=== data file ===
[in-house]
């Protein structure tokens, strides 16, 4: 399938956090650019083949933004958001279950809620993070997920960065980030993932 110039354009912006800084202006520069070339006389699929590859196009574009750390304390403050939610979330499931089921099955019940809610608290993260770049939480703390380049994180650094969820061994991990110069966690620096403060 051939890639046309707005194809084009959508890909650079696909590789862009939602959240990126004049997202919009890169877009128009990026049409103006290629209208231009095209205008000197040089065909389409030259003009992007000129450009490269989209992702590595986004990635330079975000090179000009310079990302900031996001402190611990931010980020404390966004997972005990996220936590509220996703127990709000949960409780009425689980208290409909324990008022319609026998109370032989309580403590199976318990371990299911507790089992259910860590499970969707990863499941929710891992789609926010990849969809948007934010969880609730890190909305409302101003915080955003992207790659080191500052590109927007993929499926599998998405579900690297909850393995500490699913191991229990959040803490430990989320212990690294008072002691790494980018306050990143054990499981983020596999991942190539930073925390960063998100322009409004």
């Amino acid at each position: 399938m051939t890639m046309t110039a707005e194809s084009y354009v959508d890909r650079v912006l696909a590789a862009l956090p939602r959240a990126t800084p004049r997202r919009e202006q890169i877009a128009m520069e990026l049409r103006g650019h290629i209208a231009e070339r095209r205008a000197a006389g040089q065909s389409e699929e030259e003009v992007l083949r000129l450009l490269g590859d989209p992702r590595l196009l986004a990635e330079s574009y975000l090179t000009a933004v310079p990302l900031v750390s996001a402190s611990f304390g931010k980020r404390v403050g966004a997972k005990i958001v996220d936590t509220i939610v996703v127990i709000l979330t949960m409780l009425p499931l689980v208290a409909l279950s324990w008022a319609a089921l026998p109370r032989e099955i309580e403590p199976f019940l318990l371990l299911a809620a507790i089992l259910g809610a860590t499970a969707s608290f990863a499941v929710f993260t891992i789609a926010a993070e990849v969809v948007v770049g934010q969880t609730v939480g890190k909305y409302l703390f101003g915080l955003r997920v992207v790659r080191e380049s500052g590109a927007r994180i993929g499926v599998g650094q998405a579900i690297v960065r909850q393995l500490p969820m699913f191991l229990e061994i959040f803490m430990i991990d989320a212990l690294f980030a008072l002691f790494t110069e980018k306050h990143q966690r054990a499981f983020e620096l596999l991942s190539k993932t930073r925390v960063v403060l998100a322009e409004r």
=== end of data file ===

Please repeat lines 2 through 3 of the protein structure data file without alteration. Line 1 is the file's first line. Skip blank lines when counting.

């Protein structure tokens, strides 16, 4: 399938956090650019083949933004958001279950809620993070997920960065980030993932 110039354009912006800084202006520069070339006389699929590859196009574009750390304390403050939610979330499931089921099955019940809610608290993260770049939480703390380049994180650094969820061994991990110069966690620096403060 051939890639046309707005194809084009959508890909650079696909590789862009939602959240990126004049997202919009890169877009128009990026049409103006290629209208231009095209205008000197040089065909389409030259003009992007000129450009490269989209992702590595986004990635330079975000090179000009310079990302900031996001402190611990931010980020404390966004997972005990996220936590509220996703127990709000949960409780009425689980208290409909324990008022319609026998109370032989309580403590199976318990371990299911507790089992259910860590499970969707990863499941929710891992789609926010990849969809948007934010969880609730890190909305409302101003915080955003992207790659080191500052590109927007993929499926599998998405579900690297909850393995500490699913191991229990959040803490430990989320212990690294008072002691790494980018306050990143054990499981983020596999991942190539930073925390960063998100322009409004």
């Amino acid at each position: 399938m051939t890639m046309t110039a707005e194809s084009y354009v959508d890909r650079v912006l696909a590789a862009l956090p939602r959240a990126t800084p004049r997202r919009e202006q890169i877009a128009m520069e990026l049409r103006g650019h290629i209208a231009e070339r095209r205008a000197a006389g040089q065909s389409e699929e030259e003009v992007l083949r000129l450009l490269g590859d989209p992702r590595l196009l986004a990635e330079s574009y975000l090179t000009a933004v310079p990302l900031v750390s996001a402190s611990f304390g931010k980020r404390v403050g966004a997972k005990i958001v996220d936590t509220i939610v996703v127990i709000l979330t949960m409780l009425p499931l689980v208290a409909l279950s324990w008022a319609a089921l026998p109370r032989e099955i309580e403590p199976f019940l318990l371990l299911a809620a507790i089992l259910g809610a860590t499970a969707s608290f990863a499941v929710f993260t891992i789609a926010a993070e990849v969809v948007v770049g934010q969880t609730v939480g890190k909305y409302l703390f101003g915080l955003r997920v992207v790659r080191e380049s500052g590109a927007r994180i993929g499926v599998g650094q998405a579900i690297v960065r909850q393995l500490p969820m699913f191991l229990e061994i959040f803490m430990i991990d989320a212990l690294f980030a008072l002691f790494t110069e980018k306050h990143q966690r054990a499981f983020e620096l596999l991942s190539k993932t930073r925390v960063v403060l998100a322009e409004r």